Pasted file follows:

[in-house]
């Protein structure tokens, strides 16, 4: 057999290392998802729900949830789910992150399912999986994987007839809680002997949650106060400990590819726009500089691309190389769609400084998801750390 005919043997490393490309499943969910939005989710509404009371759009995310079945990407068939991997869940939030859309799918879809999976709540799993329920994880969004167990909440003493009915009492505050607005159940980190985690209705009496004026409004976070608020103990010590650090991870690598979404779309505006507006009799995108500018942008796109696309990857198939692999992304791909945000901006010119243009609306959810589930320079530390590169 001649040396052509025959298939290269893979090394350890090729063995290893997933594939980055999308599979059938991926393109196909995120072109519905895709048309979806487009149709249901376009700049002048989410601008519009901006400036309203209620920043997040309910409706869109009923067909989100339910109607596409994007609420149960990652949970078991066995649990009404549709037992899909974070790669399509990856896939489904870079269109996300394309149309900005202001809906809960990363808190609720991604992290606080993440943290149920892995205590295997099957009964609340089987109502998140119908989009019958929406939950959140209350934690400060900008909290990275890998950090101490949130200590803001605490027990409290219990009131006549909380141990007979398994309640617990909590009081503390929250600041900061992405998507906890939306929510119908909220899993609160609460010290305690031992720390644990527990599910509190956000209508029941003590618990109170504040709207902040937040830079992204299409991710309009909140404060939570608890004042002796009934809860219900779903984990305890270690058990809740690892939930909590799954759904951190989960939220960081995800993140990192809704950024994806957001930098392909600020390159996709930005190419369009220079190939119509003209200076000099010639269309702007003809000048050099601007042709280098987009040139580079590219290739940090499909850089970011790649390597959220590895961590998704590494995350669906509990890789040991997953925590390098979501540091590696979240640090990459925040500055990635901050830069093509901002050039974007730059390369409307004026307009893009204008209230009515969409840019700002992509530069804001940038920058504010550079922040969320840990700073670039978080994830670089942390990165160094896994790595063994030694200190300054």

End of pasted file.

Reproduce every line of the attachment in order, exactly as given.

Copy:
[in-house]
């Protein structure tokens, strides 16, 4: 057999290392998802729900949830789910992150399912999986994987007839809680002997949650106060400990590819726009500089691309190389769609400084998801750390 005919043997490393490309499943969910939005989710509404009371759009995310079945990407068939991997869940939030859309799918879809999976709540799993329920994880969004167990909440003493009915009492505050607005159940980190985690209705009496004026409004976070608020103990010590650090991870690598979404779309505006507006009799995108500018942008796109696309990857198939692999992304791909945000901006010119243009609306959810589930320079530390590169 001649040396052509025959298939290269893979090394350890090729063995290893997933594939980055999308599979059938991926393109196909995120072109519905895709048309979806487009149709249901376009700049002048989410601008519009901006400036309203209620920043997040309910409706869109009923067909989100339910109607596409994007609420149960990652949970078991066995649990009404549709037992899909974070790669399509990856896939489904870079269109996300394309149309900005202001809906809960990363808190609720991604992290606080993440943290149920892995205590295997099957009964609340089987109502998140119908989009019958929406939950959140209350934690400060900008909290990275890998950090101490949130200590803001605490027990409290219990009131006549909380141990007979398994309640617990909590009081503390929250600041900061992405998507906890939306929510119908909220899993609160609460010290305690031992720390644990527990599910509190956000209508029941003590618990109170504040709207902040937040830079992204299409991710309009909140404060939570608890004042002796009934809860219900779903984990305890270690058990809740690892939930909590799954759904951190989960939220960081995800993140990192809704950024994806957001930098392909600020390159996709930005190419369009220079190939119509003209200076000099010639269309702007003809000048050099601007042709280098987009040139580079590219290739940090499909850089970011790649390597959220590895961590998704590494995350669906509990890789040991997953925590390098979501540091590696979240640090990459925040500055990635901050830069093509901002050039974007730059390369409307004026307009893009204008209230009515969409840019700002992509530069804001940038920058504010550079922040969320840990700073670039978080994830670089942390990165160094896994790595063994030694200190300054």